This past weekend, I made one of the biggest decisions of my life. I decided to start anew with myself and all of my hair would have to go in the process. It was time, and like many women I felt the weight of the hair being my "crown" came with a lot of emotional weight I needed to let go. I'm not just talking about frustration after your twist-out didn't turn out as planned, but that my hair was a safety blanket. I realized, finally, that I was wearing it more for other people than myself and I let their fear influence why it stayed put.
But one day, I had enough. I was tired of how other people saw me and how different I felt on the inside. I had toyed with the idea for years, and I have the Pinterest boards to prove it. I picked up the phone and called a unisex salon under a friend's recommendation and made the appointment. I wasn't even sure I was ready until I was sitting in the chair, but something in my gut said, "Just do it." Surrounded by friends and their phones out to document the experience, I did it.
The melodrama that followed was akin to those old episodes on America's Next Top Model where the one girl with really long hair was asked/forced to cut it. Of course, Tyra Banks is always right about it bringing out the right features. But that doesn't make it any less damn dramatic. Similar to Issa Rae's show on HBO's Insecure, it is a roller coaster of emotions worthy of two seasons on television.
1. The feeling of post-chop shock that just won't go away.
I'm going to stick with, "It's just hair, until you don't have any." As someone who wore hair past my shoulders, this would definitely be an adjustment.
2. Feeling like a powerful bad ass.
You had the audacity to go there, and that level of grown woman badassery feels amazing. Go you!
3. Facing the awkward encounter with friends who don't recognize you.
So, my face changed, too? And maybe it did. Ugh! How annoying.
4. Feeling like you might have gone too far.
It doesn't feel real until you're in the shower feeling around for hair that isn't there. I was positive this was the right move for me, but I can't say I'm 100 percent comfortable just yet.
5. Being angry by other people's shock/disappointment.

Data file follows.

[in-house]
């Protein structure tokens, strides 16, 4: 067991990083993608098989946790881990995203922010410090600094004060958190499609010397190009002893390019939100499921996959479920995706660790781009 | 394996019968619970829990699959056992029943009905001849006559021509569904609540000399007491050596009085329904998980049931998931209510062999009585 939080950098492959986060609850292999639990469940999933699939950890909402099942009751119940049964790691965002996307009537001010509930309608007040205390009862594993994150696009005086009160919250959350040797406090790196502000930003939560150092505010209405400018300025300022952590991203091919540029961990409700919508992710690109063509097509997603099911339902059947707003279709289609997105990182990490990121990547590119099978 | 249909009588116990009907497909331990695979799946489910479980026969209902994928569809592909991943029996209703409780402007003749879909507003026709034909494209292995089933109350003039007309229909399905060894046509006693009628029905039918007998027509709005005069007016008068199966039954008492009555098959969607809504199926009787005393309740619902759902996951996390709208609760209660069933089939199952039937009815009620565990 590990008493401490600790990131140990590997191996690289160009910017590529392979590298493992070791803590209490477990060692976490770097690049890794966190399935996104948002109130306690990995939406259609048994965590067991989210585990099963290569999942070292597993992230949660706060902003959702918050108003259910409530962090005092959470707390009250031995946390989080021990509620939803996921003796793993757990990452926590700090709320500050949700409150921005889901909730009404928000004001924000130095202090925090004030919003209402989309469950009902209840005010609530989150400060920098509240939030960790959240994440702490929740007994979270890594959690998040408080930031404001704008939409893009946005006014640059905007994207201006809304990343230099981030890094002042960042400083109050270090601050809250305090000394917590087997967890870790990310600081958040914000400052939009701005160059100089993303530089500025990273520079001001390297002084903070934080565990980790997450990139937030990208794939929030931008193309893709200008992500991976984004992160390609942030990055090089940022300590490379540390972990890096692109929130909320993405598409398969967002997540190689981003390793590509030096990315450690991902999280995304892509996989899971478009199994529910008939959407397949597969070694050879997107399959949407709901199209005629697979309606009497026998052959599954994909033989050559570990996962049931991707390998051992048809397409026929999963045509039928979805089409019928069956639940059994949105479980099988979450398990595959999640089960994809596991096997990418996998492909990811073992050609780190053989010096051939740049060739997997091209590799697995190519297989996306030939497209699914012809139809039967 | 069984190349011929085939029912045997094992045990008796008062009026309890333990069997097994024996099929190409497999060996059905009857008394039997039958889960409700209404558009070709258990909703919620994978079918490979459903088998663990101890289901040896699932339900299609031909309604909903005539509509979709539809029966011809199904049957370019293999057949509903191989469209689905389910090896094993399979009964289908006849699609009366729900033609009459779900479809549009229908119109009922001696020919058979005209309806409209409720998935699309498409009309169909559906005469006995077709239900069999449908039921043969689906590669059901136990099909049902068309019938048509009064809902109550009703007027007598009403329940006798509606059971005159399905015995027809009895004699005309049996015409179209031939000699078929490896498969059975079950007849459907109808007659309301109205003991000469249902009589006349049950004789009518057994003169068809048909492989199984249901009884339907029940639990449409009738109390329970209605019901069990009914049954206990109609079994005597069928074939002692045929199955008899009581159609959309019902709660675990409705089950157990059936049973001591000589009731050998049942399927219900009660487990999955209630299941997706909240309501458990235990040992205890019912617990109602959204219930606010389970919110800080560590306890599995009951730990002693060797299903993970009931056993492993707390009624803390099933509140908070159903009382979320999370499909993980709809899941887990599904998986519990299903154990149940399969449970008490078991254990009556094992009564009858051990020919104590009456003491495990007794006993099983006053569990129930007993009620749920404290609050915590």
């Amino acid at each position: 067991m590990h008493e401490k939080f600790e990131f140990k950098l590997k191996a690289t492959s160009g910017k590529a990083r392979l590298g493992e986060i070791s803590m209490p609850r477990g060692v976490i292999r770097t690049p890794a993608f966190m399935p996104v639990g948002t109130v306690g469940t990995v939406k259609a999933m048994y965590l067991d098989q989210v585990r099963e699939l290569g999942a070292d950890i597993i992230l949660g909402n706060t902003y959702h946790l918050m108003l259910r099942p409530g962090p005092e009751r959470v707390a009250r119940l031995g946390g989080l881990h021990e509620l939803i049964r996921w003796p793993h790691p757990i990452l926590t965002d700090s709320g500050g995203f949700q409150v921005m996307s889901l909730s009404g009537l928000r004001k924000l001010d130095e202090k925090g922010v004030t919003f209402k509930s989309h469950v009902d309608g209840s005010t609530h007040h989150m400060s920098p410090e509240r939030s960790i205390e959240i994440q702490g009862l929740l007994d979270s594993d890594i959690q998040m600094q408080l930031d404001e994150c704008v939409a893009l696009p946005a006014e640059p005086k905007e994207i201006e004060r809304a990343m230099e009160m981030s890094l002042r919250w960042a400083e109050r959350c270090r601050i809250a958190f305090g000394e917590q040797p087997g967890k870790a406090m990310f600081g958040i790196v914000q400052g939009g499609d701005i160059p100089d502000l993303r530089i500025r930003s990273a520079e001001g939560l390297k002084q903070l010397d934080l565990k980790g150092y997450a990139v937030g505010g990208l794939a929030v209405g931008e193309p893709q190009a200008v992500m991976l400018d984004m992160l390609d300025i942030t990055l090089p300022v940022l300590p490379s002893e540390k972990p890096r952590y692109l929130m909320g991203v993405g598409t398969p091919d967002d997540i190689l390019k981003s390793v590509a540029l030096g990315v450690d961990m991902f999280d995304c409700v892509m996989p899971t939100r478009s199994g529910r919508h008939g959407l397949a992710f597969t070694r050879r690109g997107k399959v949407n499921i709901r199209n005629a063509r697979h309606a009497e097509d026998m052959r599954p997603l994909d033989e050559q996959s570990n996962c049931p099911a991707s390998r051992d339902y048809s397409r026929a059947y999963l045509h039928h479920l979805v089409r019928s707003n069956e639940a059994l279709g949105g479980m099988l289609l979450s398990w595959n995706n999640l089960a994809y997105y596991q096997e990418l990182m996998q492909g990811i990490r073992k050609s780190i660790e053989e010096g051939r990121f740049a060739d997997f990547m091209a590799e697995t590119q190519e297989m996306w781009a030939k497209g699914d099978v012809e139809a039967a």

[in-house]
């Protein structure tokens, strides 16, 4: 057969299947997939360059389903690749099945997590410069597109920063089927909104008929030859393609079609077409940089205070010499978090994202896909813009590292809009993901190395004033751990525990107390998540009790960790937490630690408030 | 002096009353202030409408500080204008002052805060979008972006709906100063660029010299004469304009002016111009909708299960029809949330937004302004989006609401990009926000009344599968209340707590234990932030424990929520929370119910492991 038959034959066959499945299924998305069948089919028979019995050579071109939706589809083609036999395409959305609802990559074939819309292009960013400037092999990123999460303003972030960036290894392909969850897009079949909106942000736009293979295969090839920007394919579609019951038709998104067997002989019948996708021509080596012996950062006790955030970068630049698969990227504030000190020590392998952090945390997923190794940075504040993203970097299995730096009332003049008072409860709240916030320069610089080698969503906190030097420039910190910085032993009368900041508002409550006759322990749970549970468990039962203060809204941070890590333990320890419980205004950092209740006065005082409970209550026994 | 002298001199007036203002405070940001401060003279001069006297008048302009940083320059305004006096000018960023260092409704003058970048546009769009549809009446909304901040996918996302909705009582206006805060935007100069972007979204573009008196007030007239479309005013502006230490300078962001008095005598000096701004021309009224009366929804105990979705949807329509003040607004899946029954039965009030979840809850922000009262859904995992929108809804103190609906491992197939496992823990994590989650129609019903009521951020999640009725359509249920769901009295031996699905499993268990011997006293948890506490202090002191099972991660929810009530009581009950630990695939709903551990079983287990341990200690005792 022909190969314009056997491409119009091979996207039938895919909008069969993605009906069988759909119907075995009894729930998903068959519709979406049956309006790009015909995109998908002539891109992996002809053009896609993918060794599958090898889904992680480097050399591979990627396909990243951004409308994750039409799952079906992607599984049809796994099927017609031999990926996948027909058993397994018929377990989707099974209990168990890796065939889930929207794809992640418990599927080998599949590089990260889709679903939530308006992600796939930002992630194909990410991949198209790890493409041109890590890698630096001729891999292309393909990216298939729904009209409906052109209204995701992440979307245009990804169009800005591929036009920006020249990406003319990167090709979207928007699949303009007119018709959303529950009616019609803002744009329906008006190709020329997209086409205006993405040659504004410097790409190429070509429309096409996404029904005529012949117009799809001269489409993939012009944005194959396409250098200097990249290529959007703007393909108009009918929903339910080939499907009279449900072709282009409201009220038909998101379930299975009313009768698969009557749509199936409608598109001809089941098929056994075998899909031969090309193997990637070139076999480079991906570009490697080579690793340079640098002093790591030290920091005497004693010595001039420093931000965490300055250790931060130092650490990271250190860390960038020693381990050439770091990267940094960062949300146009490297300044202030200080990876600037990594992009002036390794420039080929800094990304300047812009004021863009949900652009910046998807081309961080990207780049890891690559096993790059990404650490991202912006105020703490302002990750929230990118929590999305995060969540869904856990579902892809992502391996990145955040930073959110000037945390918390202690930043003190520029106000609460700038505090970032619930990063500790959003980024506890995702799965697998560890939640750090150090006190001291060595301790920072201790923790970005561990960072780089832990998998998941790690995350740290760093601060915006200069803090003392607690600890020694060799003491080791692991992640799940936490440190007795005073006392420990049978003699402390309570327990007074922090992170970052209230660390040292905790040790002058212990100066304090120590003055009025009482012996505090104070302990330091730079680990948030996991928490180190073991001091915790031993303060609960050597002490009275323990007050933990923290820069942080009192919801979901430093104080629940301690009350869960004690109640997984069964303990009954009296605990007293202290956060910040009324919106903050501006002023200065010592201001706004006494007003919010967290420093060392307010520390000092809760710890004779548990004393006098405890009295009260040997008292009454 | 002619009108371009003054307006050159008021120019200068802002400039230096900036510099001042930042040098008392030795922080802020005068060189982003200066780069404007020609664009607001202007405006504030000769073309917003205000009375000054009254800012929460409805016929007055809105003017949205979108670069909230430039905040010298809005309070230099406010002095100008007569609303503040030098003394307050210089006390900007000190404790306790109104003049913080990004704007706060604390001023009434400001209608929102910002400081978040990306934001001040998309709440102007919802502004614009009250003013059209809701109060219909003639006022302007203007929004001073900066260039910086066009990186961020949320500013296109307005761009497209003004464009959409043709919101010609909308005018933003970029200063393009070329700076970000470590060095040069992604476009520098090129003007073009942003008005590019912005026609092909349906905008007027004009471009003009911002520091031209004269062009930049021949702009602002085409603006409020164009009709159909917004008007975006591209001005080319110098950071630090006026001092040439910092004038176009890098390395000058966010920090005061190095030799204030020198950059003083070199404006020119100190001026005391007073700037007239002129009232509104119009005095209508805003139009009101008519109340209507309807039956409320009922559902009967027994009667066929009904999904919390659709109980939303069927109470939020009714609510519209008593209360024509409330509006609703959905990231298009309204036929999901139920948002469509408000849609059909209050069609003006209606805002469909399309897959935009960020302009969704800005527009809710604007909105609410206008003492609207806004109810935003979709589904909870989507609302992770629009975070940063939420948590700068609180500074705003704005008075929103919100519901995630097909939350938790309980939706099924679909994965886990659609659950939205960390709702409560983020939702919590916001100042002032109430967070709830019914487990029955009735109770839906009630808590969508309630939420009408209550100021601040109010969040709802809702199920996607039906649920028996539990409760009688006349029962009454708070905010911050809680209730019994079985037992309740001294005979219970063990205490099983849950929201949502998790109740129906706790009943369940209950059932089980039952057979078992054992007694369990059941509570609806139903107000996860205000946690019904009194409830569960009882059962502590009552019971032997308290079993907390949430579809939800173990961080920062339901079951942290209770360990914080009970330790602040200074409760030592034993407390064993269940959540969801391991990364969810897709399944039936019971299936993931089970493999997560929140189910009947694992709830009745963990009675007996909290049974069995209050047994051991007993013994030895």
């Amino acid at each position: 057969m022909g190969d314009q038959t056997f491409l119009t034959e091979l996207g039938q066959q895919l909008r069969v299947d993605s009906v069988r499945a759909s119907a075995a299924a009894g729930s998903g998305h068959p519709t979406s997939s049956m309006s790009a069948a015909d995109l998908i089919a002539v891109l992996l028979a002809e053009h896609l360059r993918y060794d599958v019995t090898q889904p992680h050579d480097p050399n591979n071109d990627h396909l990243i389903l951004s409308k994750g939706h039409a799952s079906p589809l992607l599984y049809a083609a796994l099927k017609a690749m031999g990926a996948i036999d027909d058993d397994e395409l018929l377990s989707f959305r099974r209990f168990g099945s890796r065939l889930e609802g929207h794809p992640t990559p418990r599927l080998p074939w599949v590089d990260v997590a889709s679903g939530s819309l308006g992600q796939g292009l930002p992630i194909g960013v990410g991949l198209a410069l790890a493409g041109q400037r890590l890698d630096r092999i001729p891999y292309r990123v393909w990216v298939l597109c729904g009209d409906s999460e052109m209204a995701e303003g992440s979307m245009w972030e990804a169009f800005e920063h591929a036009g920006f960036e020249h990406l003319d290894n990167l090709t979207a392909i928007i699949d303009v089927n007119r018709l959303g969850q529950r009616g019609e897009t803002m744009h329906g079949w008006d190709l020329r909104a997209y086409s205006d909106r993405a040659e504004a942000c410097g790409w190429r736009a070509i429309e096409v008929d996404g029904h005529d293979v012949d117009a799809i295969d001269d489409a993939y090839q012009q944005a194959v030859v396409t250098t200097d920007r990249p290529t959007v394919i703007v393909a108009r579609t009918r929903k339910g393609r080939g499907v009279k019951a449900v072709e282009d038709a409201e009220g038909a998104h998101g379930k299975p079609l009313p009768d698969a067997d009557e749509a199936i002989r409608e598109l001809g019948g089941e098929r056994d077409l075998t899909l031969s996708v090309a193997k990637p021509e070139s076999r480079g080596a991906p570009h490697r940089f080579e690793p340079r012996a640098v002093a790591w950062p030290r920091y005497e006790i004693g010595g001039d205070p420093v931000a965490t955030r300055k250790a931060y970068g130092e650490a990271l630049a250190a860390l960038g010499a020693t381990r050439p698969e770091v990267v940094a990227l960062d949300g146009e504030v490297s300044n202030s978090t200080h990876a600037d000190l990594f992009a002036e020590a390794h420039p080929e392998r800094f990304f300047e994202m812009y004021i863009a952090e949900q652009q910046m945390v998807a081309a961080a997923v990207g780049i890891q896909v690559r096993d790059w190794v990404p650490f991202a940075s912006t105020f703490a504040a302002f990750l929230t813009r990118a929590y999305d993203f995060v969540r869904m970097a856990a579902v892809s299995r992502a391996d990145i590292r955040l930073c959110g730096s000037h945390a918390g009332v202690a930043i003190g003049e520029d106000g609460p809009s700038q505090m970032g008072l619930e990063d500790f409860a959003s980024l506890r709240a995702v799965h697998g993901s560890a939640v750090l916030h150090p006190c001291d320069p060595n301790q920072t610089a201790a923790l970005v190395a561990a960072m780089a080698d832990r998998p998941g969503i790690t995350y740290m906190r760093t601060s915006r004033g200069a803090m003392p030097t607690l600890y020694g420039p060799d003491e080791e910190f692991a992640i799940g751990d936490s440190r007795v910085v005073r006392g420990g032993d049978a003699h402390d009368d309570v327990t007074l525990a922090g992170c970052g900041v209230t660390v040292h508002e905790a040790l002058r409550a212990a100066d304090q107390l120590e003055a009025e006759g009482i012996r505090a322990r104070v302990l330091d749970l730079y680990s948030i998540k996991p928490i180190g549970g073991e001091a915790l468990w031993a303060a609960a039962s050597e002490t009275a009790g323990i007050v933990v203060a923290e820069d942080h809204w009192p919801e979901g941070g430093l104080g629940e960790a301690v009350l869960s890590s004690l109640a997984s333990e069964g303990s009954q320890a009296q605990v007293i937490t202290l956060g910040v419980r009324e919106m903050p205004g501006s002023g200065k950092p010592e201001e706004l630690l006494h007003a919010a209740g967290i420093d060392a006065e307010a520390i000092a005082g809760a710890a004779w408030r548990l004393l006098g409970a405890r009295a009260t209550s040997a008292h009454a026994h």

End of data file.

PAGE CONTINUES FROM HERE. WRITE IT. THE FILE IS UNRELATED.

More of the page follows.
Seriously? In some ways, it is just hair. It's not like you don't already feel weird about it. Everyone else just needs to keep their opinions to themselves at this point.
6. Feeling like you need the validation.
Oh, god! Somebody please like me. And stop asking me, "How do you feel?" The answer: I really don't know. But be nice about it!
7. Feeling like a dummy for second guessing yourself.
You keep telling yourself you're a grownass free woman, but beat yourself up for succumbing a little to the shock.
8. Finding every reason to look (or not) in the mirror.
Yes, this happened. But being ready to face the music is an entirely different issue. So instead, you call all of your friends and family to talk about it.
9. Realizing all of the baggage you had elsewhere.
It's like one day everything seems like it fits, and you get a hair cut and ... BAM! Suddenly, that top you bought is hideous and none of your jewelry fits your new face shape.
10. Responding to, "Oh, well. It'll grow back."
Yes, because that is the exact reason every black woman cuts her hair. *Closed mouth screams*
11. Responding to, "Are you going through something?"
The answer is yes, but aren't we all? Yes, you cut your hair but people deal with things differently. Next question.
12. Being shy or self-conscious about your attractiveness.
It's like learning to ride a bike and the training wheels coming off immediately. You're on the bike, but the idea of face planting on the pavement is always a reality. Feeling ugly is a reality.
13. Getting excited (when you aren't in shock).
The right selfie can make you feel like a complete sex symbol ... even if you've taken the same one 30 times. This is a whole new world.
14. Feeling at peace that you stuck with your gut.
Cutting it presents that nagging feeling. You've gone back and forth with yourself about what to do and how to do it. Now that it's done, it's OK to feel proud that you stuck with your vision.
15. Being relieved the fireworks are over.
It's a little anti-climatic. After the first few snips, the fact that it's done and you survived is a bit of a relief. Now, you can just focus on the new journey ahead.